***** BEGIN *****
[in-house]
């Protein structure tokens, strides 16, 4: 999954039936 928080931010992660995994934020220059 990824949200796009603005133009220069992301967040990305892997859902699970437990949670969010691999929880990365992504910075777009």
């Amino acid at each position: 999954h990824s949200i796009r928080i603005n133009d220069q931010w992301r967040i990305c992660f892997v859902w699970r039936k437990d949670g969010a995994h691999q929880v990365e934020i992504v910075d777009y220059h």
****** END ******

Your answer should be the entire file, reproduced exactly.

[in-house]
């Protein structure tokens, strides 16, 4: 999954039936 928080931010992660995994934020220059 990824949200796009603005133009220069992301967040990305892997859902699970437990949670969010691999929880990365992504910075777009």
């Amino acid at each position: 999954h990824s949200i796009r928080i603005n133009d220069q931010w992301r967040i990305c992660f892997v859902w699970r039936k437990d949670g969010a995994h691999q929880v990365e934020i992504v910075d777009y220059h």